Machine Learning is driving huge gains in efficiency and innovation in fraud detection. Behind those gains are Fraud Data Scientists – women and men that train machines to find fraud faster and more accurately by using vast databases of historic transactions to spot patterns of fraud.
I have always admired Fraud Data Scientist because they are smarter and more capable than I.
They also “Make the Magic Happen” – discovering those hidden fraud patterns in mountains of data that no one else can see. Behind almost every text alert, phone call, or notification you receive from a bank about potential fraud on your account is driven by models and scores built by these data scientists.
I Don’t Have Any Good Modeling Techniques For You
To be clear, I have no wise advice on how to use modeling techniques to improve your models. I don’t have a set of code or processes that can boost your model’s fraud detection beyond what you can achieve yourself. I don’t have a magic formula for you.
I am just a business expert. I have never built a model in my life. I do not have a Ph.D. I cannot code. And I am admittedly horrible at math.
So why would you ever listen to me? Because I think I can offer you something different. I use fraud models on a daily basis. I depend on them for my success. I am not a modeler but I am the biggest believer of machine learning out there.
I believe in them so much, I have even helped start up 2 Fraud Analytics Companies. I have seen models fail. And I have seen models exceed expectations wildly. And all the while, I learned new things.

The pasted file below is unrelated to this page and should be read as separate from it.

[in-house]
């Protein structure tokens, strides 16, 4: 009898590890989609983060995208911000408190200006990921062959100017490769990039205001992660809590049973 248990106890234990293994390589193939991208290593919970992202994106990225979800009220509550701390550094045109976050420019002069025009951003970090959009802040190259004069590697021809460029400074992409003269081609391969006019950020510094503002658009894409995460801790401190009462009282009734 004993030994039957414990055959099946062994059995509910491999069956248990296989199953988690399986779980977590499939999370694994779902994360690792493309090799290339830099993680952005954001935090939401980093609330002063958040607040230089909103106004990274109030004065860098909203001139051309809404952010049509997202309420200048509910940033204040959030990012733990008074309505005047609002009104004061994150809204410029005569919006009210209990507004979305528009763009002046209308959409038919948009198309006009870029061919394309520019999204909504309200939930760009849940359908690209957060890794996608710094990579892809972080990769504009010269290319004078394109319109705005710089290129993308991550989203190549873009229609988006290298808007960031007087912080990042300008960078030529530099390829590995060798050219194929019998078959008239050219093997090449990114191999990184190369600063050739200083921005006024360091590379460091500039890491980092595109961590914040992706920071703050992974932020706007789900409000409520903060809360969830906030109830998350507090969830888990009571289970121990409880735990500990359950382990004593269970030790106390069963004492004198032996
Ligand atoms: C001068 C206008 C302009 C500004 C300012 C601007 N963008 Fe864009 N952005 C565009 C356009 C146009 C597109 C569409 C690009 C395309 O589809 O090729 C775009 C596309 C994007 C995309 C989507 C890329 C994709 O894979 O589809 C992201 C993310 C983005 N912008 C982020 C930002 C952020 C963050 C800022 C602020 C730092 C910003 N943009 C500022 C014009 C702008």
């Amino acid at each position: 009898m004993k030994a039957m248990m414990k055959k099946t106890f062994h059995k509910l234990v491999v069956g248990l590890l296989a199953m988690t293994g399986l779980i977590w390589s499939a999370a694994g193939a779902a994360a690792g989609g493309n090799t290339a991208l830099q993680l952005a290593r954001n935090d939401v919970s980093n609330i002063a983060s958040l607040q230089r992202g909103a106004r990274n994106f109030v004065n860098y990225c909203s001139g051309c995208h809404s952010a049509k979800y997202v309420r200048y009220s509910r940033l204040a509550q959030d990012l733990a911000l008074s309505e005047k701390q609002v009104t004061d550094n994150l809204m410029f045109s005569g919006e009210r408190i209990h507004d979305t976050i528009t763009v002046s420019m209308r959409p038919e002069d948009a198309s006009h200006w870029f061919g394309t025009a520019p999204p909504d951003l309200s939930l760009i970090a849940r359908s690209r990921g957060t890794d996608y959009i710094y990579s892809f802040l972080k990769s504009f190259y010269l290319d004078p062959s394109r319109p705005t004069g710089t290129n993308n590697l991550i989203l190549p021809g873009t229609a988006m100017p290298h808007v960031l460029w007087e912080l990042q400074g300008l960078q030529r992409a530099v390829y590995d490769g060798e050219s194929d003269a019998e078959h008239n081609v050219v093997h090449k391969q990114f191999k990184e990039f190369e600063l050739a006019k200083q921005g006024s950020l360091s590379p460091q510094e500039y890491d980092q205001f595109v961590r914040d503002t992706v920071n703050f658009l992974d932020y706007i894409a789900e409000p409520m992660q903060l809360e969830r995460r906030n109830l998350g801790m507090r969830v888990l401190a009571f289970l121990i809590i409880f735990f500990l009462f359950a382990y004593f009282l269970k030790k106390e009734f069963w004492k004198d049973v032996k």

You see, I can’t write a line of code but I do have a secret. The success of your model does not depend on your modeling skills alone. It can depend on other things that you may not have ever considered.
Let me tell you how I think you can boost your model performance now. Here are 7 Ways to Turbo Boost Your Model Performance.
#1 – Be A Fraud Expert First, A Data Scientist Second.
You cannot build a great fraud model if you don’t understand fraud. If you don’t understand how fraud works first, you will struggle when you start to analyze the data.
Don’t get me wrong. You might be able to build a good model that gets a reasonable lift. But I don’t think you can build a GREAT model.
Building a fraud model without understanding the fraud business is what we like to call a “kitchen sink model”. Throw every piece of data into the kitchen sink and just see what the model says. That just doesn’t work.
Become a fraud business expert first before you ever start working on your model. Sit down with fraud investigators and have them walk you through cases. Sit down with fraud analyst and review what they are finding. Interview fraud managers and discover their pain points in fraud. Spend 1-week diving into the intricacies of fraud before you ever open up the database.